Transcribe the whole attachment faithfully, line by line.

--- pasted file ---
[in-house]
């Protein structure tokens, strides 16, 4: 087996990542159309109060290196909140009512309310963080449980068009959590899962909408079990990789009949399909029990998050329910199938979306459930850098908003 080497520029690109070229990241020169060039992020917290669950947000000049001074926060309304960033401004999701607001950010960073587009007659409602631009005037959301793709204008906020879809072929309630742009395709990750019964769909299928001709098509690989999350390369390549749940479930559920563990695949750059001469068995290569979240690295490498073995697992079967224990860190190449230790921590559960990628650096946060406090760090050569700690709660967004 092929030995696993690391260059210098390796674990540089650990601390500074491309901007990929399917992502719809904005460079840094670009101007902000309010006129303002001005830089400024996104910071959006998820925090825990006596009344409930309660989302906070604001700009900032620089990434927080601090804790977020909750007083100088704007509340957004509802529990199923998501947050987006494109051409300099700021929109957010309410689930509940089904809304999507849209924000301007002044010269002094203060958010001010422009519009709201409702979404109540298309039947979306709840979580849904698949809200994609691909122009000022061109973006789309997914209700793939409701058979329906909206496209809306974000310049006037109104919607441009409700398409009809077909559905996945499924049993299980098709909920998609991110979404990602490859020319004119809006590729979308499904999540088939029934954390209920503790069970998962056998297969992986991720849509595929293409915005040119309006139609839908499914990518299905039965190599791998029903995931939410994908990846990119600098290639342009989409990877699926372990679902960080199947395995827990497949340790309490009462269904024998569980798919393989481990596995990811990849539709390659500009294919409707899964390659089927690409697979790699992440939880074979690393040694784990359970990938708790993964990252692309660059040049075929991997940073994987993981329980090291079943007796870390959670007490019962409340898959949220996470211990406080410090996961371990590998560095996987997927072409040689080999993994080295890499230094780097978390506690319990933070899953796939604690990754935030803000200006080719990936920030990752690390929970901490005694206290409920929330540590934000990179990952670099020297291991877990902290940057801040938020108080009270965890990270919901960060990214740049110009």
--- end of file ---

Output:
[in-house]
């Protein structure tokens, strides 16, 4: 087996990542159309109060290196909140009512309310963080449980068009959590899962909408079990990789009949399909029990998050329910199938979306459930850098908003 080497520029690109070229990241020169060039992020917290669950947000000049001074926060309304960033401004999701607001950010960073587009007659409602631009005037959301793709204008906020879809072929309630742009395709990750019964769909299928001709098509690989999350390369390549749940479930559920563990695949750059001469068995290569979240690295490498073995697992079967224990860190190449230790921590559960990628650096946060406090760090050569700690709660967004 092929030995696993690391260059210098390796674990540089650990601390500074491309901007990929399917992502719809904005460079840094670009101007902000309010006129303002001005830089400024996104910071959006998820925090825990006596009344409930309660989302906070604001700009900032620089990434927080601090804790977020909750007083100088704007509340957004509802529990199923998501947050987006494109051409300099700021929109957010309410689930509940089904809304999507849209924000301007002044010269002094203060958010001010422009519009709201409702979404109540298309039947979306709840979580849904698949809200994609691909122009000022061109973006789309997914209700793939409701058979329906909206496209809306974000310049006037109104919607441009409700398409009809077909559905996945499924049993299980098709909920998609991110979404990602490859020319004119809006590729979308499904999540088939029934954390209920503790069970998962056998297969992986991720849509595929293409915005040119309006139609839908499914990518299905039965190599791998029903995931939410994908990846990119600098290639342009989409990877699926372990679902960080199947395995827990497949340790309490009462269904024998569980798919393989481990596995990811990849539709390659500009294919409707899964390659089927690409697979790699992440939880074979690393040694784990359970990938708790993964990252692309660059040049075929991997940073994987993981329980090291079943007796870390959670007490019962409340898959949220996470211990406080410090996961371990590998560095996987997927072409040689080999993994080295890499230094780097978390506690319990933070899953796939604690990754935030803000200006080719990936920030990752690390929970901490005694206290409920929330540590934000990179990952670099020297291991877990902290940057801040938020108080009270965890990270919901960060990214740049110009």